The Ghost of Thomas Kempe by Penelope Lively is the first of her many books for children that I’ve read and I really enjoyed it. It was first published in 1973.
It’s the story of the Harrison family who have recently moved into an old cottage in Oxfordshire. There’s mum and dad and two children James and Helen and Tim the dog. James and Helen have a typical brother/sister relationship, often at loggerheads but occasionally united.
The house had needed a few repairs to be done to it before they moved in, James’s attic bedroom hadn’t been used for years, in fact the workmen had had to remove nails from the door to get in, it had been well blocked up.
James likes his bedroom but strange things happen in it. Things move and get broken, there are often cold draughts, and old fashioned writing appears in various places and Tim barks at thin air. With his reputation of being a bit naughty it’s not surprising that James’s parents blame him for all the nonsense that’s been going on. He’s in trouble and knows that there’s a poltergeist which has travelled from his room and is broadening its horizons, beginning to cause trouble in the village too.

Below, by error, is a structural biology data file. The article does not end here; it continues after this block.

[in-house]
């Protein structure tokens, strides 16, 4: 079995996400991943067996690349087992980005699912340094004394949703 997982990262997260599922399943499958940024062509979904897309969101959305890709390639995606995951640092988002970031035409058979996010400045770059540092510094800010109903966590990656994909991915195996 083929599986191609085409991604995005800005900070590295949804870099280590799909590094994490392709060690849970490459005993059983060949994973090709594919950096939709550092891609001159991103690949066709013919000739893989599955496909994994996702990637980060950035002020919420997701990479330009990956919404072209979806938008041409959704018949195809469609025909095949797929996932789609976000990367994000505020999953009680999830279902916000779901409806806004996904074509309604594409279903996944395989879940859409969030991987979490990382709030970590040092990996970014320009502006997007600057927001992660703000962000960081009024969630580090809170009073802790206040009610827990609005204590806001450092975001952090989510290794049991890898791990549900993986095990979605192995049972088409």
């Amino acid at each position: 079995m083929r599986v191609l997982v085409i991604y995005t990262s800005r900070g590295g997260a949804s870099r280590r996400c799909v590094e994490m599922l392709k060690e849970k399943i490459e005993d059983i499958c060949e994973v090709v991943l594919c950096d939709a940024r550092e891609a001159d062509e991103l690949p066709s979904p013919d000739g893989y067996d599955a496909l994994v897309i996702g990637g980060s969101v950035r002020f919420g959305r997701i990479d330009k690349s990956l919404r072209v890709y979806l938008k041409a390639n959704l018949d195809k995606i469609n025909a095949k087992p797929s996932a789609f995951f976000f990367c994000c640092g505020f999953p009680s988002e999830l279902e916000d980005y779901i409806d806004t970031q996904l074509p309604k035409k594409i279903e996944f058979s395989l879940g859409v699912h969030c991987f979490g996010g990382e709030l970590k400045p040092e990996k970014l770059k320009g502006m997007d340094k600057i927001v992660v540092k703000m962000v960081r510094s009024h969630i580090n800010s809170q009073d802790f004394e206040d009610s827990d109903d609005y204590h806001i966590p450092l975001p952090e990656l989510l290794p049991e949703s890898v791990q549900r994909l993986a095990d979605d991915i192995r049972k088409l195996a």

It seems that the poltergeist is the spirit of a 17th century sorcerer called Thomas Kempe and he wants James to be his apprentice, but Thomas is not happy with the way modern life has evolved since he was last on the loose.
I would have loved this book as a child but like all well written children’s books it’s just as enjoyable a read for adults too. Lively won the Carnegie Medal for this book. I think the only other of her children’s books I have is The House in Norham Gardens. Have any of you read any of her books for youngsters?